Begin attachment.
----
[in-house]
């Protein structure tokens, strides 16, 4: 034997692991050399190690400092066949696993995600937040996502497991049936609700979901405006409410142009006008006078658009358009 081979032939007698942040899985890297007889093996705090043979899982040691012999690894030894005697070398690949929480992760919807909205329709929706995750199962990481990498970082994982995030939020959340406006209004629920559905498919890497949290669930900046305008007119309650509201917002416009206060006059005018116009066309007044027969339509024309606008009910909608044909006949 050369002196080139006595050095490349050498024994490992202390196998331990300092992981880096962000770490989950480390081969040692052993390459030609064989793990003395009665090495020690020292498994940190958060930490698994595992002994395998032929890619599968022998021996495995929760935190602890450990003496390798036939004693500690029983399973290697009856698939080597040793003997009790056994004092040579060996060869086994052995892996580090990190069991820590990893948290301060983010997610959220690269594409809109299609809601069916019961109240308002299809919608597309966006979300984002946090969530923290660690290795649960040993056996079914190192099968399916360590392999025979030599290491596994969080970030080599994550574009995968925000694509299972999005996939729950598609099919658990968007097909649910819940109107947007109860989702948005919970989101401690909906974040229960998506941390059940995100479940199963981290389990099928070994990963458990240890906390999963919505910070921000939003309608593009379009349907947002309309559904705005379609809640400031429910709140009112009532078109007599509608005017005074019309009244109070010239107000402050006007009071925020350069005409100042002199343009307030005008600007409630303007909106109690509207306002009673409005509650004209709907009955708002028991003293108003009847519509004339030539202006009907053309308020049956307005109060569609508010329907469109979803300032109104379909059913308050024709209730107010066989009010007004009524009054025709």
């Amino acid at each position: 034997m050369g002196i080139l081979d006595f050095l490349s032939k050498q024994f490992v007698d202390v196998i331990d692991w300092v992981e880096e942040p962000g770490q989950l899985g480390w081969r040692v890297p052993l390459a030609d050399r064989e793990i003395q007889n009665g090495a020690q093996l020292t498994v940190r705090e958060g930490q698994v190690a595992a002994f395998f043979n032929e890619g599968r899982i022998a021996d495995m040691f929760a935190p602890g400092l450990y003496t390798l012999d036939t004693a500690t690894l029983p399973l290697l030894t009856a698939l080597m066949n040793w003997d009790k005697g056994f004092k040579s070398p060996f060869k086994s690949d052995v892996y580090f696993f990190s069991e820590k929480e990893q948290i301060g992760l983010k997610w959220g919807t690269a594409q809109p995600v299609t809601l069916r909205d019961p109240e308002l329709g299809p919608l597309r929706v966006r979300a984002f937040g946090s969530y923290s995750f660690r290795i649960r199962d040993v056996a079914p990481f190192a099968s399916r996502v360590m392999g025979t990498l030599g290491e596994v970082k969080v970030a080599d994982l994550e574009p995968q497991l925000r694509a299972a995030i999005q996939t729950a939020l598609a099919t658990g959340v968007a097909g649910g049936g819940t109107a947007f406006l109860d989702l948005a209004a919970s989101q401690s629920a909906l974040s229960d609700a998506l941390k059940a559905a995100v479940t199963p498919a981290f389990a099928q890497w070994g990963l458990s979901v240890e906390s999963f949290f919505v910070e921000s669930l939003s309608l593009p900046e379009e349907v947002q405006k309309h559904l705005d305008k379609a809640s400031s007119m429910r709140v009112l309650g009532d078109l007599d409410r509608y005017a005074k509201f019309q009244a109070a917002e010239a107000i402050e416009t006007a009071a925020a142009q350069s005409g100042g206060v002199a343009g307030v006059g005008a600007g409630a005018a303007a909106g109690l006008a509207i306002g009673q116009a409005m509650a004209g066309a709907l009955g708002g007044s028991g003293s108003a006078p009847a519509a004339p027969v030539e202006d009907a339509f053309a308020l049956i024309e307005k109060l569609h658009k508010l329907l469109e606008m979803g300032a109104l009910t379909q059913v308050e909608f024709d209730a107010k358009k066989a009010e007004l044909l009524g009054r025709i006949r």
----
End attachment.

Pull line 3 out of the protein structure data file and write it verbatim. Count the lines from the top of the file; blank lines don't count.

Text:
């Amino acid at each position: 034997m050369g002196i080139l081979d006595f050095l490349s032939k050498q024994f490992v007698d202390v196998i331990d692991w300092v992981e880096e942040p962000g770490q989950l899985g480390w081969r040692v890297p052993l390459a030609d050399r064989e793990i003395q007889n009665g090495a020690q093996l020292t498994v940190r705090e958060g930490q698994v190690a595992a002994f395998f043979n032929e890619g599968r899982i022998a021996d495995m040691f929760a935190p602890g400092l450990y003496t390798l012999d036939t004693a500690t690894l029983p399973l290697l030894t009856a698939l080597m066949n040793w003997d009790k005697g056994f004092k040579s070398p060996f060869k086994s690949d052995v892996y580090f696993f990190s069991e820590k929480e990893q948290i301060g992760l983010k997610w959220g919807t690269a594409q809109p995600v299609t809601l069916r909205d019961p109240e308002l329709g299809p919608l597309r929706v966006r979300a984002f937040g946090s969530y923290s995750f660690r290795i649960r199962d040993v056996a079914p990481f190192a099968s399916r996502v360590m392999g025979t990498l030599g290491e596994v970082k969080v970030a080599d994982l994550e574009p995968q497991l925000r694509a299972a995030i999005q996939t729950a939020l598609a099919t658990g959340v968007a097909g649910g049936g819940t109107a947007f406006l109860d989702l948005a209004a919970s989101q401690s629920a909906l974040s229960d609700a998506l941390k059940a559905a995100v479940t199963p498919a981290f389990a099928q890497w070994g990963l458990s979901v240890e906390s999963f949290f919505v910070e921000s669930l939003s309608l593009p900046e379009e349907v947002q405006k309309h559904l705005d305008k379609a809640s400031s007119m429910r709140v009112l309650g009532d078109l007599d409410r509608y005017a005074k509201f019309q009244a109070a917002e010239a107000i402050e416009t006007a009071a925020a142009q350069s005409g100042g206060v002199a343009g307030v006059g005008a600007g409630a005018a303007a909106g109690l006008a509207i306002g009673q116009a409005m509650a004209g066309a709907l009955g708002g007044s028991g003293s108003a006078p009847a519509a004339p027969v030539e202006d009907a339509f053309a308020l049956i024309e307005k109060l569609h658009k508010l329907l469109e606008m979803g300032a109104l009910t379909q059913v308050e909608f024709d209730a107010k358009k066989a009010e007004l044909l009524g009054r025709i006949r």